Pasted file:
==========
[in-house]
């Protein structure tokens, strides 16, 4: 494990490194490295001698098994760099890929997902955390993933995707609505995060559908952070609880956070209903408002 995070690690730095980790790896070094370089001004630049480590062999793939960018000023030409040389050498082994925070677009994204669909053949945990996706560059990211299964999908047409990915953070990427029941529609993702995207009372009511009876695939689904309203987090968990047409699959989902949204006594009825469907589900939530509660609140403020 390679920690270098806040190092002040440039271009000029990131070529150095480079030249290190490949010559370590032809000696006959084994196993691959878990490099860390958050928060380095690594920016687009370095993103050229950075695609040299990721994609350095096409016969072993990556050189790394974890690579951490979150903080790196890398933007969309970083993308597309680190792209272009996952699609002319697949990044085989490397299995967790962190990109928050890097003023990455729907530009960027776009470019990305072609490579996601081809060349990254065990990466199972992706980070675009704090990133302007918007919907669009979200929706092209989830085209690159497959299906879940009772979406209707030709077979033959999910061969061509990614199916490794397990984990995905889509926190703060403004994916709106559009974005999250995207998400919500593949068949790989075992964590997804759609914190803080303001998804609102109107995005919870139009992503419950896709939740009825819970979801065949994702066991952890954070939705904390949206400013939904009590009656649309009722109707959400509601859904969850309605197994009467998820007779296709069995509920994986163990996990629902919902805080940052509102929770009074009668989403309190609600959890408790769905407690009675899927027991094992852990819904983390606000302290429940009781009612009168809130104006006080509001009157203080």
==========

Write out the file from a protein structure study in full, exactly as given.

[in-house]
């Protein structure tokens, strides 16, 4: 494990490194490295001698098994760099890929997902955390993933995707609505995060559908952070609880956070209903408002 995070690690730095980790790896070094370089001004630049480590062999793939960018000023030409040389050498082994925070677009994204669909053949945990996706560059990211299964999908047409990915953070990427029941529609993702995207009372009511009876695939689904309203987090968990047409699959989902949204006594009825469907589900939530509660609140403020 390679920690270098806040190092002040440039271009000029990131070529150095480079030249290190490949010559370590032809000696006959084994196993691959878990490099860390958050928060380095690594920016687009370095993103050229950075695609040299990721994609350095096409016969072993990556050189790394974890690579951490979150903080790196890398933007969309970083993308597309680190792209272009996952699609002319697949990044085989490397299995967790962190990109928050890097003023990455729907530009960027776009470019990305072609490579996601081809060349990254065990990466199972992706980070675009704090990133302007918007919907669009979200929706092209989830085209690159497959299906879940009772979406209707030709077979033959999910061969061509990614199916490794397990984990995905889509926190703060403004994916709106559009974005999250995207998400919500593949068949790989075992964590997804759609914190803080303001998804609102109107995005919870139009992503419950896709939740009825819970979801065949994702066991952890954070939705904390949206400013939904009590009656649309009722109707959400509601859904969850309605197994009467998820007779296709069995509920994986163990996990629902919902805080940052509102929770009074009668989403309190609600959890408790769905407690009675899927027991094992852990819904983390606000302290429940009781009612009168809130104006006080509001009157203080």